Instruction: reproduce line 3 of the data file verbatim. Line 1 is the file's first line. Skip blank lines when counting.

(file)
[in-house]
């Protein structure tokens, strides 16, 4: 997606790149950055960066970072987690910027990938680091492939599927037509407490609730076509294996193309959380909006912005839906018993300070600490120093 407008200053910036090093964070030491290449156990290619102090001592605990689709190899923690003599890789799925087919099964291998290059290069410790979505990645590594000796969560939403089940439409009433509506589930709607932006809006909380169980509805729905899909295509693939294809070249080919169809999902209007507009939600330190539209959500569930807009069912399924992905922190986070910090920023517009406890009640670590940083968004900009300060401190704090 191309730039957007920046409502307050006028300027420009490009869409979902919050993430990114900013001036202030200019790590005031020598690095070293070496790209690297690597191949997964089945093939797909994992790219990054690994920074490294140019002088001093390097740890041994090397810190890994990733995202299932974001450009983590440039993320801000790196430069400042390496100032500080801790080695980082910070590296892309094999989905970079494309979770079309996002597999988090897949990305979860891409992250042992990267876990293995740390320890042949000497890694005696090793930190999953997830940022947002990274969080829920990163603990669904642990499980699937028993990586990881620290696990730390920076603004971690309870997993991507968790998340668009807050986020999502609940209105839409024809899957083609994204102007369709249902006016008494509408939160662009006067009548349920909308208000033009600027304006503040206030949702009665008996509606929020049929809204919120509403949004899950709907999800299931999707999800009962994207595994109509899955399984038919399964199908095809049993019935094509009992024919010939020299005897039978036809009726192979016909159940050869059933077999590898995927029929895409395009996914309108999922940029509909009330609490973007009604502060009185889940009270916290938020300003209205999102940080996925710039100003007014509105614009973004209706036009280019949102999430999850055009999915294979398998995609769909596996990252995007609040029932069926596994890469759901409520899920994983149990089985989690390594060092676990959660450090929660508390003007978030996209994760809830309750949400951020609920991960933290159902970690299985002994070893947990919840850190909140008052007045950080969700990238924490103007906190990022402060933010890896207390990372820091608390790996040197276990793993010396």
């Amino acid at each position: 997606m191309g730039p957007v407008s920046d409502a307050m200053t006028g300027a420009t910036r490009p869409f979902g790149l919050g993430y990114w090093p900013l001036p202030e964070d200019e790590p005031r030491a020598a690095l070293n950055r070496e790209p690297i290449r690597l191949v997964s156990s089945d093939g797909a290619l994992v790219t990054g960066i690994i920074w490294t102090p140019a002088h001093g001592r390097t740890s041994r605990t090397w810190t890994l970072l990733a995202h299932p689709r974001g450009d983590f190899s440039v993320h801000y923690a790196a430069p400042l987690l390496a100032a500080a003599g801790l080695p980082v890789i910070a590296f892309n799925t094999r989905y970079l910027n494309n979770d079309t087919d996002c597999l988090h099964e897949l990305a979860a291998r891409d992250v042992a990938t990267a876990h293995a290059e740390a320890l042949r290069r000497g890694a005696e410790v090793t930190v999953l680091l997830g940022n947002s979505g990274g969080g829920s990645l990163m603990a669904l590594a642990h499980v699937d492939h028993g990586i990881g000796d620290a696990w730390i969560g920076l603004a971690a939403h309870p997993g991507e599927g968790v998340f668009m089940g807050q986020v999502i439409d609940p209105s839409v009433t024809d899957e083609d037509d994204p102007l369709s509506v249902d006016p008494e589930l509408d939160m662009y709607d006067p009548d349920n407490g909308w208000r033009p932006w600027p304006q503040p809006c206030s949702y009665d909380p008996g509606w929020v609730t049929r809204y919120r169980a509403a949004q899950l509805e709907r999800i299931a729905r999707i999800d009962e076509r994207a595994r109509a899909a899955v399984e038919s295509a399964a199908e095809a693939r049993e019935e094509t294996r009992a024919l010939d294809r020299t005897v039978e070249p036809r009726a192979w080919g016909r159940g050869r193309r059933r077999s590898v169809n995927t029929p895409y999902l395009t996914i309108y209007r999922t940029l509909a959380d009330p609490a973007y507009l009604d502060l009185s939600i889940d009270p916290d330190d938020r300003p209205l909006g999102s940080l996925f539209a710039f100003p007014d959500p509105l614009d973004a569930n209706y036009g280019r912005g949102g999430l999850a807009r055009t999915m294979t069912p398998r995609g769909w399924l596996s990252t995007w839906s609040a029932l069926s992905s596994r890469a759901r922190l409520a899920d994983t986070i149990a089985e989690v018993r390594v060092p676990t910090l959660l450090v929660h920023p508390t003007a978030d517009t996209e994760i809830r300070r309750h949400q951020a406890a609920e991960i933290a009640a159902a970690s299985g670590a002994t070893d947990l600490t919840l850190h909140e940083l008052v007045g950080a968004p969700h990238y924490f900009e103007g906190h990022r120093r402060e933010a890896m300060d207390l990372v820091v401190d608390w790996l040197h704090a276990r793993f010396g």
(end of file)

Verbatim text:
């Amino acid at each position: 997606m191309g730039p957007v407008s920046d409502a307050m200053t006028g300027a420009t910036r490009p869409f979902g790149l919050g993430y990114w090093p900013l001036p202030e964070d200019e790590p005031r030491a020598a690095l070293n950055r070496e790209p690297i290449r690597l191949v997964s156990s089945d093939g797909a290619l994992v790219t990054g960066i690994i920074w490294t102090p140019a002088h001093g001592r390097t740890s041994r605990t090397w810190t890994l970072l990733a995202h299932p689709r974001g450009d983590f190899s440039v993320h801000y923690a790196a430069p400042l987690l390496a100032a500080a003599g801790l080695p980082v890789i910070a590296f892309n799925t094999r989905y970079l910027n494309n979770d079309t087919d996002c597999l988090h099964e897949l990305a979860a291998r891409d992250v042992a990938t990267a876990h293995a290059e740390a320890l042949r290069r000497g890694a005696e410790v090793t930190v999953l680091l997830g940022n947002s979505g990274g969080g829920s990645l990163m603990a669904l590594a642990h499980v699937d492939h028993g990586i990881g000796d620290a696990w730390i969560g920076l603004a971690a939403h309870p997993g991507e599927g968790v998340f668009m089940g807050q986020v999502i439409d609940p209105s839409v009433t024809d899957e083609d037509d994204p102007l369709s509506v249902d006016p008494e589930l509408d939160m662009y709607d006067p009548d349920n407490g909308w208000r033009p932006w600027p304006q503040p809006c206030s949702y009665d909380p008996g509606w929020v609730t049929r809204y919120r169980a509403a949004q899950l509805e709907r999800i299931a729905r999707i999800d009962e076509r994207a595994r109509a899909a899955v399984e038919s295509a399964a199908e095809a693939r049993e019935e094509t294996r009992a024919l010939d294809r020299t005897v039978e070249p036809r009726a192979w080919g016909r159940g050869r193309r059933r077999s590898v169809n995927t029929p895409y999902l395009t996914i309108y209007r999922t940029l509909a959380d009330p609490a973007y507009l009604d502060l009185s939600i889940d009270p916290d330190d938020r300003p209205l909006g999102s940080l996925f539209a710039f100003p007014d959500p509105l614009d973004a569930n209706y036009g280019r912005g949102g999430l999850a807009r055009t999915m294979t069912p398998r995609g769909w399924l596996s990252t995007w839906s609040a029932l069926s992905s596994r890469a759901r922190l409520a899920d994983t986070i149990a089985e989690v018993r390594v060092p676990t910090l959660l450090v929660h920023p508390t003007a978030d517009t996209e994760i809830r300070r309750h949400q951020a406890a609920e991960i933290a009640a159902a970690s299985g670590a002994t070893d947990l600490t919840l850190h909140e940083l008052v007045g950080a968004p969700h990238y924490f900009e103007g906190h990022r120093r402060e933010a890896m300060d207390l990372v820091v401190d608390w790996l040197h704090a276990r793993f010396g």